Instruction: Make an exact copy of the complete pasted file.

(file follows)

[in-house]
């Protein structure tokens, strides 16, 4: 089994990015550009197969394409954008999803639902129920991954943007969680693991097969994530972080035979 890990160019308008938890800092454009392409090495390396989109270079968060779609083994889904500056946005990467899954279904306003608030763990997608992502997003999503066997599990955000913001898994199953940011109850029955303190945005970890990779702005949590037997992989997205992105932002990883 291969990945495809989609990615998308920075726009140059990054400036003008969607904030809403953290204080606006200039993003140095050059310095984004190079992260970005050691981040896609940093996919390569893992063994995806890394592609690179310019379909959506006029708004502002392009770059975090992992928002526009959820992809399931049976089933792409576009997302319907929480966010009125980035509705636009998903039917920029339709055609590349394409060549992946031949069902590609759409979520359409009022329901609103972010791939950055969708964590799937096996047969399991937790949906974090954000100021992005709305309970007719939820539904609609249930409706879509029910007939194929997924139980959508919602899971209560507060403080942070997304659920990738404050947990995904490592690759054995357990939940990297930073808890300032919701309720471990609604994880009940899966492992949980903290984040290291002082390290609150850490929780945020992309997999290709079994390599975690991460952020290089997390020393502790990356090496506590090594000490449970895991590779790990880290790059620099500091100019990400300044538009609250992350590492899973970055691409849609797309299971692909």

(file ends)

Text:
[in-house]
């Protein structure tokens, strides 16, 4: 089994990015550009197969394409954008999803639902129920991954943007969680693991097969994530972080035979 890990160019308008938890800092454009392409090495390396989109270079968060779609083994889904500056946005990467899954279904306003608030763990997608992502997003999503066997599990955000913001898994199953940011109850029955303190945005970890990779702005949590037997992989997205992105932002990883 291969990945495809989609990615998308920075726009140059990054400036003008969607904030809403953290204080606006200039993003140095050059310095984004190079992260970005050691981040896609940093996919390569893992063994995806890394592609690179310019379909959506006029708004502002392009770059975090992992928002526009959820992809399931049976089933792409576009997302319907929480966010009125980035509705636009998903039917920029339709055609590349394409060549992946031949069902590609759409979520359409009022329901609103972010791939950055969708964590799937096996047969399991937790949906974090954000100021992005709305309970007719939820539904609609249930409706879509029910007939194929997924139980959508919602899971209560507060403080942070997304659920990738404050947990995904490592690759054995357990939940990297930073808890300032919701309720471990609604994880009940899966492992949980903290984040290291002082390290609150850490929780945020992309997999290709079994390599975690991460952020290089997390020393502790990356090496506590090594000490449970895991590779790990880290790059620099500091100019990400300044538009609250992350590492899973970055691409849609797309299971692909």